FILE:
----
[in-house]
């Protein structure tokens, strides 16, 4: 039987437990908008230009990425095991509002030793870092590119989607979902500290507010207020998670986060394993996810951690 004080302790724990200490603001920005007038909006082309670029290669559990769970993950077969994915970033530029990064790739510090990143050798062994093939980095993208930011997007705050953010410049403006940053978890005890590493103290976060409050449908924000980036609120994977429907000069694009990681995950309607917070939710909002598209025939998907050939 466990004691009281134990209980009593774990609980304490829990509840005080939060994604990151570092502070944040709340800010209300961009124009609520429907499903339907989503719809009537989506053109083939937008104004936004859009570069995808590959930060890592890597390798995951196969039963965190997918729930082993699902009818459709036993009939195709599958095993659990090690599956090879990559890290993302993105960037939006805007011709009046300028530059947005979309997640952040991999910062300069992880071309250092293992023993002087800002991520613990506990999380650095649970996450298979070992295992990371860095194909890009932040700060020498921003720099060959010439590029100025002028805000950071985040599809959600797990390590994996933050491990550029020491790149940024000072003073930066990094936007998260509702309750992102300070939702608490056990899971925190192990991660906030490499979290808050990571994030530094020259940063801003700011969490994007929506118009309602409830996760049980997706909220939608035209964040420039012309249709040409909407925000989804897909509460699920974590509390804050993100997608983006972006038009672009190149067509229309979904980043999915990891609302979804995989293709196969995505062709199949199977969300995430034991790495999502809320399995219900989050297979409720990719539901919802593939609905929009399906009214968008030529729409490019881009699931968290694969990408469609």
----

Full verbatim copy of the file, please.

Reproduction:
[in-house]
């Protein structure tokens, strides 16, 4: 039987437990908008230009990425095991509002030793870092590119989607979902500290507010207020998670986060394993996810951690 004080302790724990200490603001920005007038909006082309670029290669559990769970993950077969994915970033530029990064790739510090990143050798062994093939980095993208930011997007705050953010410049403006940053978890005890590493103290976060409050449908924000980036609120994977429907000069694009990681995950309607917070939710909002598209025939998907050939 466990004691009281134990209980009593774990609980304490829990509840005080939060994604990151570092502070944040709340800010209300961009124009609520429907499903339907989503719809009537989506053109083939937008104004936004859009570069995808590959930060890592890597390798995951196969039963965190997918729930082993699902009818459709036993009939195709599958095993659990090690599956090879990559890290993302993105960037939006805007011709009046300028530059947005979309997640952040991999910062300069992880071309250092293992023993002087800002991520613990506990999380650095649970996450298979070992295992990371860095194909890009932040700060020498921003720099060959010439590029100025002028805000950071985040599809959600797990390590994996933050491990550029020491790149940024000072003073930066990094936007998260509702309750992102300070939702608490056990899971925190192990991660906030490499979290808050990571994030530094020259940063801003700011969490994007929506118009309602409830996760049980997706909220939608035209964040420039012309249709040409909407925000989804897909509460699920974590509390804050993100997608983006972006038009672009190149067509229309979904980043999915990891609302979804995989293709196969995505062709199949199977969300995430034991790495999502809320399995219900989050297979409720990719539901919802593939609905929009399906009214968008030529729409490019881009699931968290694969990408469609």